There's a lot more to this argument than I've covered. The more you dig, the more complicated and nasty the whole thing becomes. You get into issues of factory farming, of massive antibiotic usage to keep animals free of infection under crowded, unhygienic conditions. You find questions about land clearing, and about corporate farming practices in general. One example: here, where I live, a friend of mine leased one of his paddocks to a grower who was producing potatoes for McChips. The grower had to use a very, very specific variety of potato -- the only one the corporation will use. And further, only potatoes of a very specific size range were acceptable: anything too large or too small was simply left abandoned in the field.

As a result, when the season was done, my friend went out into his field and collected over a tonne of potatoes which had been left, deemed unacceptable. Initially, my friend thought this was quite the windfall. And it really does seem like a lot of wasted food, doesn't it?

It wasn't, though. We tried cooking those potatoes. They were the most extraordinarily tasteless things I've ever tried to eat. Didn't matter what you did to 'em -- it tasted like you were eating plain flour. Just starch. In the end, he composted most of 'em. (As I understand it, the 'fries' get flavouring added during the processing. McD is very, very careful to ensure that their 'fries' taste exactly the same the world over, after all.)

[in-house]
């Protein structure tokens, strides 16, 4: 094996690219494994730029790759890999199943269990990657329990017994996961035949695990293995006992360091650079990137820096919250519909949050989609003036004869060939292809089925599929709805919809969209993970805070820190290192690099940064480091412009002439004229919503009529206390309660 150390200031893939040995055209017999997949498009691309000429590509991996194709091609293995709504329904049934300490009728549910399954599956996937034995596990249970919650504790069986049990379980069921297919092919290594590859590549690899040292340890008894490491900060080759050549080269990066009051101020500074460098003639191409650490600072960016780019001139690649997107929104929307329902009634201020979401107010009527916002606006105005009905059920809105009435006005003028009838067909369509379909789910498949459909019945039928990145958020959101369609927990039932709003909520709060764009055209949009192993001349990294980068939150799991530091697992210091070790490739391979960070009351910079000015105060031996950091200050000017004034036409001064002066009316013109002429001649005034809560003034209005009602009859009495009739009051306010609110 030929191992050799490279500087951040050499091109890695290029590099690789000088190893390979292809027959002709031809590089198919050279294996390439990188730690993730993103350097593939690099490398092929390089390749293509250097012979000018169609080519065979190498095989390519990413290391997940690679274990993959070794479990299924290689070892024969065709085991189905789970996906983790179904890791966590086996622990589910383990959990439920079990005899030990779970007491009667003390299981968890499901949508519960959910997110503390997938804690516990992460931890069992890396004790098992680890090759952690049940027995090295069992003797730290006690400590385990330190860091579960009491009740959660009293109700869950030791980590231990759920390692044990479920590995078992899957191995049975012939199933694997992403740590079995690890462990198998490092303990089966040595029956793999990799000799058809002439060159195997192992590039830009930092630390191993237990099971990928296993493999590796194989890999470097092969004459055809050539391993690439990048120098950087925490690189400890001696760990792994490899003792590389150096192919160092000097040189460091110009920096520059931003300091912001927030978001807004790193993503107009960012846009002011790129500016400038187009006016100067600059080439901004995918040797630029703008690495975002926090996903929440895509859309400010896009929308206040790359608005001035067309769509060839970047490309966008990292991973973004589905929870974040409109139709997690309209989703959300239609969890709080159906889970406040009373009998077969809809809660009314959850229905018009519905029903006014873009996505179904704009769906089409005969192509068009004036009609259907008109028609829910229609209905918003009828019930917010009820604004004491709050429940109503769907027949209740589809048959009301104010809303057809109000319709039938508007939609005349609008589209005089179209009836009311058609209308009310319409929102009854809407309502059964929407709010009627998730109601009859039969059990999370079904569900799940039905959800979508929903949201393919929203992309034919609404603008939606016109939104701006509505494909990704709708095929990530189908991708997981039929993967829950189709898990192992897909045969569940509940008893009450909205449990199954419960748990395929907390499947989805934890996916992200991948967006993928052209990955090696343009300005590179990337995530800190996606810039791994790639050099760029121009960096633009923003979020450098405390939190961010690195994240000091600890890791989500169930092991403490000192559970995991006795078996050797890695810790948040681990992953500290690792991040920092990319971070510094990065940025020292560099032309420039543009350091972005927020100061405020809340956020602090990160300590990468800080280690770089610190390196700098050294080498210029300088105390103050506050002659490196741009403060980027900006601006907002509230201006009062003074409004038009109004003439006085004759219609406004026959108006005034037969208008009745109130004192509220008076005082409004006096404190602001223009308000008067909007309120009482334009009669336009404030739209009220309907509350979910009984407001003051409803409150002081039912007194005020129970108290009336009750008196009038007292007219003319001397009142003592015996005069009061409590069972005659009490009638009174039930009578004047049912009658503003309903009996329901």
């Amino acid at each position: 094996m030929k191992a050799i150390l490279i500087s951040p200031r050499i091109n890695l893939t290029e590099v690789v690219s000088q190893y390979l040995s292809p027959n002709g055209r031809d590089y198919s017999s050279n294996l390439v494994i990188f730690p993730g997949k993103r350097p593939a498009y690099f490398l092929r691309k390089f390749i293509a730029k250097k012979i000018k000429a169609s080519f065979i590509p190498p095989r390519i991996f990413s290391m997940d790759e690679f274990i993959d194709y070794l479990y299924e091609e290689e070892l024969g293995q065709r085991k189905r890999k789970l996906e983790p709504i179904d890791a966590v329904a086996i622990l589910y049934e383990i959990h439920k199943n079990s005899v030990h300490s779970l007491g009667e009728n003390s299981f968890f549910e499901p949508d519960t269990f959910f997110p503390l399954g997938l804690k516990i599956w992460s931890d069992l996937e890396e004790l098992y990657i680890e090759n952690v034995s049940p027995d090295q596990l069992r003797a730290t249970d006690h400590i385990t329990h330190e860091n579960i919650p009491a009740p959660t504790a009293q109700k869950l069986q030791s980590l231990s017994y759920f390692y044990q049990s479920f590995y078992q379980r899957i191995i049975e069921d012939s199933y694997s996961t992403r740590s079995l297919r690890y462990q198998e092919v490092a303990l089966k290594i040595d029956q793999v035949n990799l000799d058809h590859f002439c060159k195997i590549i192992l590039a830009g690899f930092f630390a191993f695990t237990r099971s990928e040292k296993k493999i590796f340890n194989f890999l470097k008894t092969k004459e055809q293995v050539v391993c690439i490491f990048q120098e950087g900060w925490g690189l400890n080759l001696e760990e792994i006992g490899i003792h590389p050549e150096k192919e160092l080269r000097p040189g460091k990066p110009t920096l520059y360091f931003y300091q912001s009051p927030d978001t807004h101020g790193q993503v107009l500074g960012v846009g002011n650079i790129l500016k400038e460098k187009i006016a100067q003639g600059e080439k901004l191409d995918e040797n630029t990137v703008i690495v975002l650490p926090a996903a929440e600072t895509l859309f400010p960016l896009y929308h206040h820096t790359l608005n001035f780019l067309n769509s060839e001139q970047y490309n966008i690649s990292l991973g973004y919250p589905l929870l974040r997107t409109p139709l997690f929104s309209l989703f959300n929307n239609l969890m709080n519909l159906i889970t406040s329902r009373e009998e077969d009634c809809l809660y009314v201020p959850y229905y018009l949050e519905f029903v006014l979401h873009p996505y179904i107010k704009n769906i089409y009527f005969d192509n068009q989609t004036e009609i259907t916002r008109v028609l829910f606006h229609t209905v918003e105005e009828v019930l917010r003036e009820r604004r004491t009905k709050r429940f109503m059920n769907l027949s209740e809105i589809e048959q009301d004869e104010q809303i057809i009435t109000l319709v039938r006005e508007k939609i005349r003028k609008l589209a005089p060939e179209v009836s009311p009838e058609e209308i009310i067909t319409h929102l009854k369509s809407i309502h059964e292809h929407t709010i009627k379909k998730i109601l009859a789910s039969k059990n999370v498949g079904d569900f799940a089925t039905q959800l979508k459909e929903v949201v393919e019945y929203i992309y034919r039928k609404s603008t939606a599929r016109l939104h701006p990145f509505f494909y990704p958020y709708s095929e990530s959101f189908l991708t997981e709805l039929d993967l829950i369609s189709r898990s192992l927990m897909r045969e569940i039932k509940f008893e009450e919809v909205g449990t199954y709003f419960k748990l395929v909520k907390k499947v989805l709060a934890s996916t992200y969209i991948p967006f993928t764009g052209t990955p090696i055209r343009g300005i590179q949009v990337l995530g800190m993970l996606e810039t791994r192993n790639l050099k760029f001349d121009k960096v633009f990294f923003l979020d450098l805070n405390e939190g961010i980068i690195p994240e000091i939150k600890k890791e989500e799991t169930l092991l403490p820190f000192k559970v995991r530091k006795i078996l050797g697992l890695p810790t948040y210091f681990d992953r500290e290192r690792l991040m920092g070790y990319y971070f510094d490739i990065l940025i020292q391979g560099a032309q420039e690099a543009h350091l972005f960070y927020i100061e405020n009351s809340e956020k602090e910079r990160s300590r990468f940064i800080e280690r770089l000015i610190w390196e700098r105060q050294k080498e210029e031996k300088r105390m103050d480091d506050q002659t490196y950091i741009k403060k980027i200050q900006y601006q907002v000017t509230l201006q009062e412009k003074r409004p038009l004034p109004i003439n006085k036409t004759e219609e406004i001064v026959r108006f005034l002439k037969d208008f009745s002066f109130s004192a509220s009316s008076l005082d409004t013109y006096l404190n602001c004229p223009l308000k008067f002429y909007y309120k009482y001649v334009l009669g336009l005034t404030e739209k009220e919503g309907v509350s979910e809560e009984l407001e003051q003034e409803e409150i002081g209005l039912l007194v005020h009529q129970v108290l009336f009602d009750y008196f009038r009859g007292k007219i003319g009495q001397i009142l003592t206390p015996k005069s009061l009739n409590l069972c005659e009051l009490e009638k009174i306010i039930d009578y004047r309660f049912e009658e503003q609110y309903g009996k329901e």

Still, tasteless or not... there were an awful lot of those potatoes left lying in that field because they don't meet cosmetic standards. That's a considerable investment in energy, in arable land, in fertiliser and manpower. Multiply that one little field by all the tens of thousands of fields all over the world that are needed to supply the Clown and the Colonel. And then glance across at all the places in the world where there's not enough to eat.

This has been a long post, triggered by a short comment. I accept the original statement wasn't intended in any hostile sense, and in writing this, my intent isn't to target a light-hearted, offhand remark from one person. But as I said: the person in question is no fool, and in his opinion, the 'new menu' represents a noteworthy improvement. To me, that suggests it's worth raising a few of the deeper issues. And at the very least, hopefully it explains my perspective as a parent just a little more clearly.